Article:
(H) Centralized architecture: AVs typically have a centralized architecture. Establishing freedom from interference between SWCs can represent a big challenge.

4.4 Tool Qualification and Software Libraries

Besides the hardware and software components themselves, the software tools used in their development may have to be qualified [3, part 8.11]. In particular, it must be evaluated to what extent a tool may introduce errors that compromise the safety of the item. As ISO 26262 is not concerned with license issues, it does allow the integration of external (e.g., open source) software modules or libraries [3, part 8.12], if they have been developed according to the necessary safety standards [20].

(I) Tools and libraries: Software development for AVs often relies heavily on open source tools and libraries that have not been developed in accordance with the requirements of ISO 26262.

5 Discussion

This paper has outlined the safety process of ISO 26262 for the purpose of control design. It has shown some of the potential difficulties with its application to AVs. The main question that is naturally raised is about the validity of the analytic approach of ISO 26262 to FS. The approach leverages decades of experiences, but it now faces a paradigm shift with the emergence of AV technology.

In the view of the author, some of the issues mentioned in this paper have been recognized, with possible remedies under development. In particular, the topic of SOTIF (A) is addressed by a new publicly available standard (PAS) [21] that will complement the second edition of ISO 26262. The question of security (A) is largely orthogonal to FS and SOTIF and can therefore be tackled independently. Some of the difficulties with the item definition (B) can be handled by restricting the AV to specific, well-defined environments [2]. The fail-operational condition (E) will be addressed by a second edition of ISO 26262, due to be published in 2018, where availability is considered specifically as a property of a system. This second edition of ISO 26262 also features a more abstract and objective safety assessment, in order to simplify its application, e.g., in an agile development process (G).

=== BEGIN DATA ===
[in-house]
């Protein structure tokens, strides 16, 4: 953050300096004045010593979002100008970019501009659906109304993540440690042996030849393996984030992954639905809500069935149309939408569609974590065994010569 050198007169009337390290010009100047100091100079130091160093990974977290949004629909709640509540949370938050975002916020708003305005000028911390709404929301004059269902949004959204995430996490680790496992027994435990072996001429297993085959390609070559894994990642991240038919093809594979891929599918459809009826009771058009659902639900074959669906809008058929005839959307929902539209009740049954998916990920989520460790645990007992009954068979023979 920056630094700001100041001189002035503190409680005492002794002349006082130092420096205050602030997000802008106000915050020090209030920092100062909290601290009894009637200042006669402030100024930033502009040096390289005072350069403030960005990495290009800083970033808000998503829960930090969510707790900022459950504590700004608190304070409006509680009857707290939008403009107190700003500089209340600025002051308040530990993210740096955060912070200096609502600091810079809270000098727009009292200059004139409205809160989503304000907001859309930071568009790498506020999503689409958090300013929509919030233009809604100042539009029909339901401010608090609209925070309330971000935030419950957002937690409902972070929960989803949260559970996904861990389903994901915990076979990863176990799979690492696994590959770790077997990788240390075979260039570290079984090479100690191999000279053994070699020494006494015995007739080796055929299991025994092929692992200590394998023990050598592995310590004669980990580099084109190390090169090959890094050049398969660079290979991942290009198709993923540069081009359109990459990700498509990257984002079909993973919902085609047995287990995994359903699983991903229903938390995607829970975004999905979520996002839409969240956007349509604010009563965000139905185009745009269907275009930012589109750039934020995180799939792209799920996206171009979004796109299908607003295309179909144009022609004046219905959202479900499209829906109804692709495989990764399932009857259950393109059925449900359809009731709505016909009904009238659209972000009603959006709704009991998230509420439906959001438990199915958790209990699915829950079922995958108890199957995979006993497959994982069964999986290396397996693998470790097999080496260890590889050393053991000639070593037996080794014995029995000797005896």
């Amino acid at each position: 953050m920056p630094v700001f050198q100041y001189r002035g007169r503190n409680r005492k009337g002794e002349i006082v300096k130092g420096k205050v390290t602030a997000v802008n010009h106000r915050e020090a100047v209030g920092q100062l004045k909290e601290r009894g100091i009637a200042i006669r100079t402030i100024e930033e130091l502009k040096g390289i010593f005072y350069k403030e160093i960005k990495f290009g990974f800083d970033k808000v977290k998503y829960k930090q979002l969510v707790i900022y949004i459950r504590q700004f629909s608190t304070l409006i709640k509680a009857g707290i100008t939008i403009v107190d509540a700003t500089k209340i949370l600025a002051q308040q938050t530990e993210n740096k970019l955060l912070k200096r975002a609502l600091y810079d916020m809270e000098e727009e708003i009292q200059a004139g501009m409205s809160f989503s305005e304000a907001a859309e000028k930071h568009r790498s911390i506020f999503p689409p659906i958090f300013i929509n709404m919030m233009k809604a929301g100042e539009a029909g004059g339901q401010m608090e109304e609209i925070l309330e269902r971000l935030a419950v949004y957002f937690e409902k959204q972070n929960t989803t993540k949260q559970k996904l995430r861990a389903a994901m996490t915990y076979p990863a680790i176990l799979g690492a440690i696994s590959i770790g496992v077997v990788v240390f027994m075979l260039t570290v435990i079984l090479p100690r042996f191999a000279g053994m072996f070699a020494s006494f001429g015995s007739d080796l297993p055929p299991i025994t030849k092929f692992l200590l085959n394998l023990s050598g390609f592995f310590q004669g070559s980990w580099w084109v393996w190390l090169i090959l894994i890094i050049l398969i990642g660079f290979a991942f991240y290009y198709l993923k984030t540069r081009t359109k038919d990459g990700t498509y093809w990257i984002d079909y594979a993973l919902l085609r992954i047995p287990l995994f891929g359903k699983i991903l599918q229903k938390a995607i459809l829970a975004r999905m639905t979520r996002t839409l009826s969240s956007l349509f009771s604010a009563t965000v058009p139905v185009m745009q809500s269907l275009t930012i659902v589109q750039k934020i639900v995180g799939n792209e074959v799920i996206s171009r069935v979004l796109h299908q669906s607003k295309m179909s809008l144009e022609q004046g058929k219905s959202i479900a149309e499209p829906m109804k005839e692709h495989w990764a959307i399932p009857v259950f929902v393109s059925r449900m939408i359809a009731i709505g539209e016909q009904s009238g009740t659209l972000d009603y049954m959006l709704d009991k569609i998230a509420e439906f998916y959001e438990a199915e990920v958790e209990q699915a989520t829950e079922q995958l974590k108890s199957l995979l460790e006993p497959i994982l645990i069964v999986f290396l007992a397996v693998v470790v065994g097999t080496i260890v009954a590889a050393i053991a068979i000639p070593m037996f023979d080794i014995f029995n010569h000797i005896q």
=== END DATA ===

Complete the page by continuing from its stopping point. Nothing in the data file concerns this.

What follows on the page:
For some of the above challenges, however, new concepts are needed. For instance, safety validation (C) requires new methods for empirical testing, based on simulation and prototypes. However, a brute-force statistical approach will not work [2], as the amount of testing effort becomes enormous. In a strict sense, no changes to the system can be made during these tests. Moreover, the failure rates stated in ISO 26262 are generally not sufficiently low for the acceptance of AVs. In fact, they represent target goals for the development process, yet they are eventually far exceeded by the actual system developed under ISO 26262. Finally, it will be necessary to identify the root causes of safety issues, from an ethical and legal point of view.

The remaining issues (D,F,H,I) are, by and large, related to the general complexity of AVs. To this end, some general strategies for handling complexity may be applicable. First, the design of a sufficiently modular architecture with well-defined components and interfaces may help with partly decentralizing the safety validation process. Second, with the (components’) technology maturing, some of the technical issues and their impact on safety will be better understood. Third, new development tools and software libraries are needed that support the abstraction of low-level development issues. These tools also need to gain maturity and their safety has to be certified.

Acknowledgements. The author would like to thank David Ward, Marc Blumentritt, and four anonymous reviewers for helpful comments and discussions.